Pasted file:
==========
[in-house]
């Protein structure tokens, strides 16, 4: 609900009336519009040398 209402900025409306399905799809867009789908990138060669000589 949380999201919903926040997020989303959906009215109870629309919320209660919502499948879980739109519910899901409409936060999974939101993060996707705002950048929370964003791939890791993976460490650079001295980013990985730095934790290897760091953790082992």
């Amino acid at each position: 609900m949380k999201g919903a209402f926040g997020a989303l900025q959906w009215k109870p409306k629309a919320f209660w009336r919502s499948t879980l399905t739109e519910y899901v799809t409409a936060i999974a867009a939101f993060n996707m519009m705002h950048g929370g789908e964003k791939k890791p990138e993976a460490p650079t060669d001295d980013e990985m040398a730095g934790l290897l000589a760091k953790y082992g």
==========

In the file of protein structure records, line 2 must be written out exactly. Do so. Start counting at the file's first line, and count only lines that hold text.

């Protein structure tokens, strides 16, 4: 609900009336519009040398 209402900025409306399905799809867009789908990138060669000589 949380999201919903926040997020989303959906009215109870629309919320209660919502499948879980739109519910899901409409936060999974939101993060996707705002950048929370964003791939890791993976460490650079001295980013990985730095934790290897760091953790082992």